“We hold in the palms of our hands such secrets as have never been dreamed of.”
Well, I saw it last night, and I’m still here to tell the tale of my viewing of The Curse of Frankenstein … the first in many others which I’m planning to be watching over the come the month.
In this film adaptation we view the miracle of ‘life’ when the genius scientist Frankenstein (played by Peter Cushing) harnesses the force of electricity to successfully reanimate the body of a dog.
Back in the later 1700s, not all that long before Mary Shelley wrote her ground-breaking science-fiction novel called Frankenstein, or The Modern Prometheus, the idea that electricity could be the source of life was an exciting concept. The Italian scientist, Galvani, had also been able to prove that ‘electromagetic’ forces caused convulsions in the muscles of dead animals he worked on.
Galvani had a nephew, Giovani Aldini, who followed in the family ‘business’. He was famed for experimenting on the body of George Foster; a man condemned to hang after he’d drowned his wife and daughter in the Paddington canal. When Aldini then successfully electrified the hanged man’s corpse, all observers claimed to see the way its jaws began to quiver, with the muscles of the face contorting in a ghoulish mask. One of the eyes suddenly opened. A hand was raised and fingers clenched as if to threaten its tormentor. Both of its feet began to shuffle back and forwards on the table…
A true life horror show.
In the far from true-life film, The Curse of Frankenstein, this gruesome theme is mirrored when Baron Frankenstein visits the local charnel house, from which he takes the body of a man who has been hanged. This is the perfect human specimen, being recently deceased, and also with a body uncorrupted by disease.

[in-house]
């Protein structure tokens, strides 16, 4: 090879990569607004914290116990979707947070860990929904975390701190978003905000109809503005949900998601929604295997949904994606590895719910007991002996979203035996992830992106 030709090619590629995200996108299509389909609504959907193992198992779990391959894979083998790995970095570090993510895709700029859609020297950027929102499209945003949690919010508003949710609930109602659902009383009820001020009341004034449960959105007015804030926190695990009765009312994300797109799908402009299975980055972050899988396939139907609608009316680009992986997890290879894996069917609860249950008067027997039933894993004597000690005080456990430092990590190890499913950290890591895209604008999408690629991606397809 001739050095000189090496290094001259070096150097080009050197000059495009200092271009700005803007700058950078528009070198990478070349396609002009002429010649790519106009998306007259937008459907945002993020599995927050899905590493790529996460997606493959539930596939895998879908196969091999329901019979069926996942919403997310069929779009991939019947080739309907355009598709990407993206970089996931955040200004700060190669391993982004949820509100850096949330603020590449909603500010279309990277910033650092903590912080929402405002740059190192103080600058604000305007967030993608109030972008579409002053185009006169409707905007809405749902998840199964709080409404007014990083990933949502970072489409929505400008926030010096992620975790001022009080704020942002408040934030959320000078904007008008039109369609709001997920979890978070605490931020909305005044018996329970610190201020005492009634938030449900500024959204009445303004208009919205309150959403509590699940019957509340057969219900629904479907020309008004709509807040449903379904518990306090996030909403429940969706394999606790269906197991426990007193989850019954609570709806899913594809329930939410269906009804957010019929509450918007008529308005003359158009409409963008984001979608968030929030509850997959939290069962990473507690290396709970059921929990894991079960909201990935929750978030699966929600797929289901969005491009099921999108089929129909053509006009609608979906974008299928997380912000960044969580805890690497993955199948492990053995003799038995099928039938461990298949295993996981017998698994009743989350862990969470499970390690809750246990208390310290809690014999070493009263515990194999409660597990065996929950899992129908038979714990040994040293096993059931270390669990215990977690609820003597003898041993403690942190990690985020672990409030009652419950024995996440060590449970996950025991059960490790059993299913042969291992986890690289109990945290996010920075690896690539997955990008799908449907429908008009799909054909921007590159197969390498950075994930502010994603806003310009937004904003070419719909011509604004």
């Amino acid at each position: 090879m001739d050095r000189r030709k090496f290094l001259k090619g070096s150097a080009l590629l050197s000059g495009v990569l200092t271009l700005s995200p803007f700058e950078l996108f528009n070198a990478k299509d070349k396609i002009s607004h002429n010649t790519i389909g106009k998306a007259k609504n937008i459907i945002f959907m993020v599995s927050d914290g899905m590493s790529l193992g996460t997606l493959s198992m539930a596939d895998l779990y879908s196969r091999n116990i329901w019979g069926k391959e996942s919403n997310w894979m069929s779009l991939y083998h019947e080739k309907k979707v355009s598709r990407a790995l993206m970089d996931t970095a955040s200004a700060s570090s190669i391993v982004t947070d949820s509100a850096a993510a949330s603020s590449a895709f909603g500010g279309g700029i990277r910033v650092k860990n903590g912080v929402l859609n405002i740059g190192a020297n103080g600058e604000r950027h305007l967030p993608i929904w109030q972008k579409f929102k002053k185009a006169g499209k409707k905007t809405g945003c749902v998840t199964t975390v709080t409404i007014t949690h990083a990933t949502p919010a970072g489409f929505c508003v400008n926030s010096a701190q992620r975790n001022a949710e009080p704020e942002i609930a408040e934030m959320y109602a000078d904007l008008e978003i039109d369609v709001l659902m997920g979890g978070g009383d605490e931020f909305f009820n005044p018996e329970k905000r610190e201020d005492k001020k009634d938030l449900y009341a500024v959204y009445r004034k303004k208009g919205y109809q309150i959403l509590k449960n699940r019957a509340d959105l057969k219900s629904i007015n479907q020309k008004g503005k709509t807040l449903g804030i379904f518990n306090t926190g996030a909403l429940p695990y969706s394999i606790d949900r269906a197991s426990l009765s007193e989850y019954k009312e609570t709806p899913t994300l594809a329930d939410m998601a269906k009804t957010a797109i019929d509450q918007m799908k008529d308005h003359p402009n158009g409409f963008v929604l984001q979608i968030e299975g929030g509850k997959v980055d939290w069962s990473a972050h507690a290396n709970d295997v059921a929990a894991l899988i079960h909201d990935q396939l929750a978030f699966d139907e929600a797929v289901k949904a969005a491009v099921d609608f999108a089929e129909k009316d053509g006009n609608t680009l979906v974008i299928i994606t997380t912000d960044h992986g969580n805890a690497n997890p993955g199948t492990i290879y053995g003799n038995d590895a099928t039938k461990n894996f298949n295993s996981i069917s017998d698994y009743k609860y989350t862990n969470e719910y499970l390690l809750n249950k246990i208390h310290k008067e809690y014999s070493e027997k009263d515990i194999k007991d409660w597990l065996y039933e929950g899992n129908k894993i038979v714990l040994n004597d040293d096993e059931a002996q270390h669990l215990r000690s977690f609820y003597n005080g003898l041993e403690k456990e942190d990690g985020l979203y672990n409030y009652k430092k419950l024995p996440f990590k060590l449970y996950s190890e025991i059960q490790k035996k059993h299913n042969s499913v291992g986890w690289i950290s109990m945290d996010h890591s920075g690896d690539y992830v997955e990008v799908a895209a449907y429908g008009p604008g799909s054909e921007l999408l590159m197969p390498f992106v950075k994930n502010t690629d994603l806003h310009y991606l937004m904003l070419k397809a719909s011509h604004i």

A friend and fellow scientist is horrified to know what Frankenstein is planning. Indeed, a great deal of the film is taken up with their discussions on the moral right of such experiments which, even with the best intentions, lead to a ghastly outcome, both for the maker ~ and the made.
The monster created during this film (as played by Christopher Lee) is not as hideous to see as in later adaptations. But he is probably a closer representation of what Mary Shelley had in mind, showing the complexity of rage and human torment in the mind within the stiff and lurching body. Meanwhile, the real monster, the callous Baron Frankenstein, is driven to insanity by obsession and ambition. He ends up a heretic whose hopes of acting like a God lead to his own descent to hell.
The curse of Frankenstein
Hammer Horror. 1957. Directed by Terence Fisher
Starring Peter Cushing, Robert Urquhart, Hazel Court, Christopher Lee